The purpose of the California Environmental Quality Act (CEQA) is to inform government decision-makers and the public about the potentially significant environmental effects of proposed activities and to prevent significant, avoidable damage to the environment. The CEQA Policy and Review team reviews City plans, public projects and other actions under CEQA for potential environmental impacts. The team also prepares environmental documents and works with public project applicants and stakeholders to ensure that all feasible mitigation measures or alternatives are incorporated to reduce adverse impacts to the environment.
The City of San Diego's General Plan is the comprehensive guide for development, providing policy guidance to address the needs of a growing city while enhancing quality of life for current and future San Diegans over the next 20 to 30 years. This comprehensive plan is the foundation upon which all land use decisions in the City are based. It addresses how to allow for more homes, provide convenient and sustainable transportation options, preserve the environment, ensure high-quality public facilities and services and support the local economy. The General Plan includes the City of Villages strategy which focuses growth into mixed-use villages activity centers that are pedestrian-friendly districts, of different scales, linked to the regional transit system.
Historical resource preservation benefits communities through policies that stabilize neighborhoods, promote cultural heritage tourism and contribute to a vibrant, diverse and dynamic urban landscape. Preservation and rehabilitation of historic buildings benefit the environment by conserving the energy embodied by existing buildings rather than expending additional energy for demolition and new construction. These benefits include a reduction in the consumption of natural resources for building materials and a reduction in landfill waste.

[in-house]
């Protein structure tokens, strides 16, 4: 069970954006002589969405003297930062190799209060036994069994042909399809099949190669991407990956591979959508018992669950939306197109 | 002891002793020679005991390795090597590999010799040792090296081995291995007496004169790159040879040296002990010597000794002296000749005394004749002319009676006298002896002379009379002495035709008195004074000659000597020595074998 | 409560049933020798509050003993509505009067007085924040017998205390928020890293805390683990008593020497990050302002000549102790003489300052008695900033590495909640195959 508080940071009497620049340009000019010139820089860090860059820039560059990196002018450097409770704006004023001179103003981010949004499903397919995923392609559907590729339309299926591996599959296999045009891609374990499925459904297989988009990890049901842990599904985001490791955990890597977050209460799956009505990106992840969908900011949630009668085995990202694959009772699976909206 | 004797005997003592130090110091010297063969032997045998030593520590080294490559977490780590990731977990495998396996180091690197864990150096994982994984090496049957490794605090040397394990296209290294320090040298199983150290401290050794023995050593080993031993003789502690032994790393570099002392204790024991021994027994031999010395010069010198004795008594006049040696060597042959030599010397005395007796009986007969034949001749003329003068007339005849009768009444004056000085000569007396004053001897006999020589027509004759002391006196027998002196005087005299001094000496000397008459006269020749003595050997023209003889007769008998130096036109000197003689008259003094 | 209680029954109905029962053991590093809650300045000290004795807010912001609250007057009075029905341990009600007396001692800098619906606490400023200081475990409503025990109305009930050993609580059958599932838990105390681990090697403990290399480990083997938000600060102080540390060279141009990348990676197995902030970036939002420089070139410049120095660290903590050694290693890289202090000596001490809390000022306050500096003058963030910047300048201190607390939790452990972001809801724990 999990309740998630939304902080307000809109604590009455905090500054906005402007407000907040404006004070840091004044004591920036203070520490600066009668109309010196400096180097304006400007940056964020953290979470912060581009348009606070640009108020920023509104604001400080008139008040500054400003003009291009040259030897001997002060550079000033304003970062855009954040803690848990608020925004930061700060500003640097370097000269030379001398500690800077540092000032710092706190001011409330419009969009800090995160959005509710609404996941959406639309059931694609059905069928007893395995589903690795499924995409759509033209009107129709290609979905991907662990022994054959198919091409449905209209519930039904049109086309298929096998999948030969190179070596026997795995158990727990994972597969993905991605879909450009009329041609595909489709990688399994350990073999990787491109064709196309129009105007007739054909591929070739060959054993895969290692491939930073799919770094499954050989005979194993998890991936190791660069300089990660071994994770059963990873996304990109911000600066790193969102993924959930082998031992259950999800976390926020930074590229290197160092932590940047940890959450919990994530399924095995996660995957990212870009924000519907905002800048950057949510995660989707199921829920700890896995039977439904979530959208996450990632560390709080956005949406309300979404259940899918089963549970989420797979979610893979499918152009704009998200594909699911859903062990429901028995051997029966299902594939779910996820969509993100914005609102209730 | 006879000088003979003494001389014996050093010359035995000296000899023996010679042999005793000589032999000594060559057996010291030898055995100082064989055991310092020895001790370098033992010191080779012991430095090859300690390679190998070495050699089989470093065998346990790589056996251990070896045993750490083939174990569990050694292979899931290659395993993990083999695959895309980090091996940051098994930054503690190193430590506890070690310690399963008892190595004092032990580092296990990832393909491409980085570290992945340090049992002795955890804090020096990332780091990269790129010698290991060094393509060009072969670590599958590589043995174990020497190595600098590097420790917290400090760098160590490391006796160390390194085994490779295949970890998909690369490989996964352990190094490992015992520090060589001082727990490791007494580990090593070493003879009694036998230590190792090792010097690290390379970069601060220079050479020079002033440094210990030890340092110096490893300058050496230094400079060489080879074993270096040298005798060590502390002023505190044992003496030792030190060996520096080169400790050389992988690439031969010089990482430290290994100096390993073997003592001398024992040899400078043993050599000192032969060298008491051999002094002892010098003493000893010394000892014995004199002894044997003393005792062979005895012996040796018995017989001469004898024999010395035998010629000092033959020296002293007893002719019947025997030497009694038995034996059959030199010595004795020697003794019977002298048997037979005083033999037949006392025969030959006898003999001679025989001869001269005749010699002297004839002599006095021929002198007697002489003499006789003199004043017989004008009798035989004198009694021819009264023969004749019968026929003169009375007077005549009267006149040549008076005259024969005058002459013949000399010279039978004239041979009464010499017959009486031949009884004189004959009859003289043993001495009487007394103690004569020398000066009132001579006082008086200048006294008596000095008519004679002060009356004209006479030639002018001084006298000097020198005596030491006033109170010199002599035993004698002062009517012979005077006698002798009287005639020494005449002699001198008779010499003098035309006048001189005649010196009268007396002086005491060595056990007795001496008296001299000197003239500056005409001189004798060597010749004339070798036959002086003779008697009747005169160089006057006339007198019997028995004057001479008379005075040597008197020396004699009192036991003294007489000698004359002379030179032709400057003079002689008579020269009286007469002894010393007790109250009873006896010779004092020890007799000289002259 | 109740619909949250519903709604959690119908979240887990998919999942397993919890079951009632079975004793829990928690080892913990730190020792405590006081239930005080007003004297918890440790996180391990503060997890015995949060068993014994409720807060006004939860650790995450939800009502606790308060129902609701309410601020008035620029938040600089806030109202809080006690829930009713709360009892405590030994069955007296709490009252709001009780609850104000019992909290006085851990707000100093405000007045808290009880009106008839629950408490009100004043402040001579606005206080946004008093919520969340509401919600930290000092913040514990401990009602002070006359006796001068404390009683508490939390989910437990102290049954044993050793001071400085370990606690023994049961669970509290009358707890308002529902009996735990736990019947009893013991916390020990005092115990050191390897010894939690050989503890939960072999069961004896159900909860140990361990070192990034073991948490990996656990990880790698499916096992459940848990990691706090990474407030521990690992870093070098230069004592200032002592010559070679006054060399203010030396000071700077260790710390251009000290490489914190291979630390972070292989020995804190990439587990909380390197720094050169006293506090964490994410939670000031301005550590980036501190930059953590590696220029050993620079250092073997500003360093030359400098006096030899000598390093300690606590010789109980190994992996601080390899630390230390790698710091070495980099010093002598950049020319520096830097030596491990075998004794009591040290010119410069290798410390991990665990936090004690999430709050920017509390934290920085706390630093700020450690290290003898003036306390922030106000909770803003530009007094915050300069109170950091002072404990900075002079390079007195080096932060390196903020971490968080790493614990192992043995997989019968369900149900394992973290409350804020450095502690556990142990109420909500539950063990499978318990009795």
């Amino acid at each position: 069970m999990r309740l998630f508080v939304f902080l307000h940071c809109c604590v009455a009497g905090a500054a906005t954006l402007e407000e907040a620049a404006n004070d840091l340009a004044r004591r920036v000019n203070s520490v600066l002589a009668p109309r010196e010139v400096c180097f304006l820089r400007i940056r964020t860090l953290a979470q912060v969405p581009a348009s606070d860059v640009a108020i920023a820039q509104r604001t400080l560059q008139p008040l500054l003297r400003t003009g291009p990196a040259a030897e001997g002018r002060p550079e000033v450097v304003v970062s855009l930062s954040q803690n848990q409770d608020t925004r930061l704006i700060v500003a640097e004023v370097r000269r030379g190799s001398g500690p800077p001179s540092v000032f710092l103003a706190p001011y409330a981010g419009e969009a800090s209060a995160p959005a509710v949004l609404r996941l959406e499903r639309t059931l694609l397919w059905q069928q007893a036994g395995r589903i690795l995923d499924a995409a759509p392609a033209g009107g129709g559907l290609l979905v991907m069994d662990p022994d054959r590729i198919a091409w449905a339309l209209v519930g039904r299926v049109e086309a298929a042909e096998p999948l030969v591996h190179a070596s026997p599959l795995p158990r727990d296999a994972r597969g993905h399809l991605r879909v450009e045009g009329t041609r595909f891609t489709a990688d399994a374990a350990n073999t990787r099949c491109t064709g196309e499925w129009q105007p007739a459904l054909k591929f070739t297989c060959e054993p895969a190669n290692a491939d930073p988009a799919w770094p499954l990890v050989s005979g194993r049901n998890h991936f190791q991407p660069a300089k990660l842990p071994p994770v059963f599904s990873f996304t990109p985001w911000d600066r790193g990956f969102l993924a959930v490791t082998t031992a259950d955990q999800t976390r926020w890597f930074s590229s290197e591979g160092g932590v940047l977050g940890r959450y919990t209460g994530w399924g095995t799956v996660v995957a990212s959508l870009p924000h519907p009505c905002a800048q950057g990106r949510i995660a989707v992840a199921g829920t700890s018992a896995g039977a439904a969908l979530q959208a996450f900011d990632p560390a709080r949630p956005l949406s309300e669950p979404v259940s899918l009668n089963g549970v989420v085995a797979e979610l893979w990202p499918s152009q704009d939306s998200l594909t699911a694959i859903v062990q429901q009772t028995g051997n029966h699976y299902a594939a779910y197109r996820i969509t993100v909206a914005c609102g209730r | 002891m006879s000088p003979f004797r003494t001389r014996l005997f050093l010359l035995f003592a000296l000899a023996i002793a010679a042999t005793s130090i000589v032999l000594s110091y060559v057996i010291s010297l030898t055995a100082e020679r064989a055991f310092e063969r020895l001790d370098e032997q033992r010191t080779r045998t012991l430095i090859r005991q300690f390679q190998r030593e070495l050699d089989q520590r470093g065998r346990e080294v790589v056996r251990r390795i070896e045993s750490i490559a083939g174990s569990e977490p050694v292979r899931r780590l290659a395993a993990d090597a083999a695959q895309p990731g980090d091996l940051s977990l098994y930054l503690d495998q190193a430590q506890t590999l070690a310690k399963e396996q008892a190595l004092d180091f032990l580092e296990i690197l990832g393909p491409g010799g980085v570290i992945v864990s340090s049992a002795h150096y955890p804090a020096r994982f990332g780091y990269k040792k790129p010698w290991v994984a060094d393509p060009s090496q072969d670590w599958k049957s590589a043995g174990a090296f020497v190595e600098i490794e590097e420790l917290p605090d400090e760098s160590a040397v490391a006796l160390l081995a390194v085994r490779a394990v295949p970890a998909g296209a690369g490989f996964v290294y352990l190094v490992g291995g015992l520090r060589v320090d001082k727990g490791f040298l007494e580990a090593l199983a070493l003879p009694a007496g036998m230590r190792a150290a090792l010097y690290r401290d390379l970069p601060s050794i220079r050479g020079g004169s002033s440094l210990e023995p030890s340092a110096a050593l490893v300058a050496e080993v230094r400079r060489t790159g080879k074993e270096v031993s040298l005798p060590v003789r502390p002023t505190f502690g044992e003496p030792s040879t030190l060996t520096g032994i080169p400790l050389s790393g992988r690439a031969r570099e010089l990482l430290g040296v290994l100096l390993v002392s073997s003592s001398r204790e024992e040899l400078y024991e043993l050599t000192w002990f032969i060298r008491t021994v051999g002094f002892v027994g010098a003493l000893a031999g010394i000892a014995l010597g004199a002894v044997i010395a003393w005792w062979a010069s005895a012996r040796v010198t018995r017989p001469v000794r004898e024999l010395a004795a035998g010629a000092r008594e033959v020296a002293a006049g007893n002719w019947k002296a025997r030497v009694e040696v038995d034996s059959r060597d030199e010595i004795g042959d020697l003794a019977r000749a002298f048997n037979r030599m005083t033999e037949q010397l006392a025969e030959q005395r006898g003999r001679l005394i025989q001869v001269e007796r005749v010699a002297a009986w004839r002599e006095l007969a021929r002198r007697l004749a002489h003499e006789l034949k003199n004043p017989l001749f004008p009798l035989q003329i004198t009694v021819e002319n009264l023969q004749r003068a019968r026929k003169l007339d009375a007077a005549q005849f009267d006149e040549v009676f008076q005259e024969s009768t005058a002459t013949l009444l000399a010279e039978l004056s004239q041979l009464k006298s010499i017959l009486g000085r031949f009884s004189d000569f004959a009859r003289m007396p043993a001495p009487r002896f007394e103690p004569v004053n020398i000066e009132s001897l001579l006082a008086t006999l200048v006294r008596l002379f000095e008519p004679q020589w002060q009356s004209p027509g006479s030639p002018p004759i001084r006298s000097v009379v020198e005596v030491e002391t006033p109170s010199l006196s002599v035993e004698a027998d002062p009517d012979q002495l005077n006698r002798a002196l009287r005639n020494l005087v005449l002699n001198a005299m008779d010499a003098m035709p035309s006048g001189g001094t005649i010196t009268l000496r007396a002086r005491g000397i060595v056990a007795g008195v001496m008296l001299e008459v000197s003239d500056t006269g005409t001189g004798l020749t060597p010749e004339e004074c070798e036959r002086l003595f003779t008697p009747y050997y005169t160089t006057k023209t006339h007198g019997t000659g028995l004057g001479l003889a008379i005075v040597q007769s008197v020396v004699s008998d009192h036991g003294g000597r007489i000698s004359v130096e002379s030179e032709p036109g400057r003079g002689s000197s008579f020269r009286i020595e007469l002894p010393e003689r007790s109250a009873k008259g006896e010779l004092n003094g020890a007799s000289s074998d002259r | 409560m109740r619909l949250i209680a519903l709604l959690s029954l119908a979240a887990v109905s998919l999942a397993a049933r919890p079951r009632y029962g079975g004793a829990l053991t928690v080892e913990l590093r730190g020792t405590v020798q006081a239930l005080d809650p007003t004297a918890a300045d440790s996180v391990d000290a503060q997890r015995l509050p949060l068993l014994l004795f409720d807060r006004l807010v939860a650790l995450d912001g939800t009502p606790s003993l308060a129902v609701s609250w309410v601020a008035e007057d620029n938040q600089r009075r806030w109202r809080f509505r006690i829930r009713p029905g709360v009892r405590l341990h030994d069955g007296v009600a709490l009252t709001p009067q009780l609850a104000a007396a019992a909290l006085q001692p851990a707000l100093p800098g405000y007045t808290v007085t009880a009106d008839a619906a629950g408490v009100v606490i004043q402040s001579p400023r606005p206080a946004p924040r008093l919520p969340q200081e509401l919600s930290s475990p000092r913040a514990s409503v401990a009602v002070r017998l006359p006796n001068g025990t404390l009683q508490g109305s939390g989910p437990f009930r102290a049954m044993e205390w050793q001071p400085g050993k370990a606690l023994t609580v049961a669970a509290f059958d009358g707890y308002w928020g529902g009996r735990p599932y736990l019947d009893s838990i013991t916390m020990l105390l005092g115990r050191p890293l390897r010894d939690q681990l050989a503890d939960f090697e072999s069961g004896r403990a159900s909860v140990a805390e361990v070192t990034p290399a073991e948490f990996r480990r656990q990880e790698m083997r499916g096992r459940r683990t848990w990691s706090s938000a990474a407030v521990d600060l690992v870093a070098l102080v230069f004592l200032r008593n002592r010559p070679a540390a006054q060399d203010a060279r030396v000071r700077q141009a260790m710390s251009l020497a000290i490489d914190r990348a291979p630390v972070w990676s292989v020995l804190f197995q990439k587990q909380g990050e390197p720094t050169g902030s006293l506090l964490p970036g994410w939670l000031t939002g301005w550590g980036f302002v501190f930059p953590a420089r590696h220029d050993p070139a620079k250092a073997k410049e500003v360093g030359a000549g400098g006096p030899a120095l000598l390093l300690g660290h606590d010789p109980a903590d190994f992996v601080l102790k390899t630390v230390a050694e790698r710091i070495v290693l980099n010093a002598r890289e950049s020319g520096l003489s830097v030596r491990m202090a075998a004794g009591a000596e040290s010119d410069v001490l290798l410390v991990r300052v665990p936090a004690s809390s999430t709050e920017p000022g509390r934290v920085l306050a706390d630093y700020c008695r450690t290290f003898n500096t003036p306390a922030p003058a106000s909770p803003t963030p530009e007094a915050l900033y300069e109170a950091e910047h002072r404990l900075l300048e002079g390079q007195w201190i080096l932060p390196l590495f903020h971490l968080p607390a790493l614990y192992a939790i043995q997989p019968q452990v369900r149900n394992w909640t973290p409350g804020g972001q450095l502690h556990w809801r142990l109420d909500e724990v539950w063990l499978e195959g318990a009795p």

Recent Initiatives Approved by City Council
Recent Initiatives Approved by City Council
As part of the Mayor’s Our Climate, Our Future initiative, the Climate Action Plan Consistency Regulations will ensure new development is consistent with the City’s Climate Action Plan, which is currently being developed by the Sustainability and Mobility Department. Proposed regulations for new development include enhancing tree coverage and ensuring that development contributes to an active and healthy transportation environment to create a more sustainable future for all San Diegans.
Complete Communities: Mobility Choices ensures that new developments support investments that make it safer and easier for San Diegans to walk, bike and spend time outside. This ordinance requires builders of new homes, offices and shops to invest in infrastructure like better walkways, shade trees and transit stop upgrades to reduce the car trips, which will help reduce greenhouse gas emissions and support cleaner air for all. At least 50% of new funds for this safe transportation infrastructure will be located in traditionally underserved communities where the needs are the greatest.
Spaces as Places is the City of San Diego's comprehensive program to allow permanent outdoor dining and other community gathering spaces within areas of the public right of way. Established regulations and a design manual offer a menu of options to create outdoor areas for dining, walking, biking, public art, education, entertainment and other activities.